Tuesday, 13 April 2010

What is FULLTEXT search in mysql?

FULLTEXT search is used to search the data from Mysql.

Once you have a FULLTEXT index, you can search it using MATCH and AGAINST statements.
For example:
SELECT name, title FROM news
WHERE MATCH (name,title) AGAINST ('google');


The MATCH function is used to specify the column names that identify your FULLTEXT collection. The column list inside the MATCH function must exactly match that of the FULLTEXT index definition, unless your search in boolean mode (see below).


The AGAINST function is where your full text search query goes. Besides the default natural language search mode, you can perform boolean mode searches, and use query expansion.

FULLTEXT search works only datatype varchar and text.  also, with MYISAM table type.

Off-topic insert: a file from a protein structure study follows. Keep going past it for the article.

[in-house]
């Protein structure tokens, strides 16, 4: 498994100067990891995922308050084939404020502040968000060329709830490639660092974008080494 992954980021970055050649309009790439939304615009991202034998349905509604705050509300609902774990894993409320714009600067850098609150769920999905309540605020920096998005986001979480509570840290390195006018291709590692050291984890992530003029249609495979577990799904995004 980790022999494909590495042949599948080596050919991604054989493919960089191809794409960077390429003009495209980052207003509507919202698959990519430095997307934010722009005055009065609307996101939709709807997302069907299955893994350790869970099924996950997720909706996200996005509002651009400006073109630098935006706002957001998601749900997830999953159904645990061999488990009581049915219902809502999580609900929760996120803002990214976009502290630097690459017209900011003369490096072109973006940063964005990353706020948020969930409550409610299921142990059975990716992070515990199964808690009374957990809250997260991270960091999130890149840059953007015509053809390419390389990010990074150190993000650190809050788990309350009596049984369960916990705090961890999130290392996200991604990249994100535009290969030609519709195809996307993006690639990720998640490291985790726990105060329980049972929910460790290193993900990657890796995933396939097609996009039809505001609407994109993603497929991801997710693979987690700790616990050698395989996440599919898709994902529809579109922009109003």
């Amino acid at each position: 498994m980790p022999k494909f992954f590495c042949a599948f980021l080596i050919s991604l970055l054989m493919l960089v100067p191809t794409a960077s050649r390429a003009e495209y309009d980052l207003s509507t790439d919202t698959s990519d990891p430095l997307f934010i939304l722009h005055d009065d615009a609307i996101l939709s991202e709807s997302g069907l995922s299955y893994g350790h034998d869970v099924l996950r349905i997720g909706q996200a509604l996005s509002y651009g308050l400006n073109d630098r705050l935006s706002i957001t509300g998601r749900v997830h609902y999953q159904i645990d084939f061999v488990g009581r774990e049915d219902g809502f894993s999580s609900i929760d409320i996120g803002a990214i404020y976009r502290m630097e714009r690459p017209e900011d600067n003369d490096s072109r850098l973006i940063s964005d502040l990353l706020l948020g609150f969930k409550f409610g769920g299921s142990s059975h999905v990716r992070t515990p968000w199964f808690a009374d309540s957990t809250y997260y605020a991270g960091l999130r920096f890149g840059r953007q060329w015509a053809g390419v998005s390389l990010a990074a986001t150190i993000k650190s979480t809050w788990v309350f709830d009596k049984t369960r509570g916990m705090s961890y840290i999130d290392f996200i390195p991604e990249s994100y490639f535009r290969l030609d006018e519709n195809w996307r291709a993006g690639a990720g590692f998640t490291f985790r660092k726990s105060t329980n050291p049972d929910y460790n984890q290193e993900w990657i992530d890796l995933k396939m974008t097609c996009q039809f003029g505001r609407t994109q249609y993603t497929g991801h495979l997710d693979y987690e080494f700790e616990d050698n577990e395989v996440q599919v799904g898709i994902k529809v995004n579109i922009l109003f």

A few restrictions affect MySQL FULLTEXT indices. Some of the default behaviors of these restrictions can be changed in your my.cnf or using the SET command.
  • FULLTEXT indices are NOT supported in InnoDB tables.
  • MySQL requires that you have at least three rows of data in your result set before it will return any results.
  • By default, if a search term appears in more than 50% of the rows then MySQL will not return any results.
  • By default, your search query must be at least four characters long and may not exceed 254 characters.
  • MySQL has a default stopwords file that has a list of common words (i.e., the, that, has) which are not returned in your search. In other words, searching for the will return zero rows.
  • According to MySQL's manual, the argument to AGAINST() must be a constant string. In other words, you cannot search for values returned within the query.


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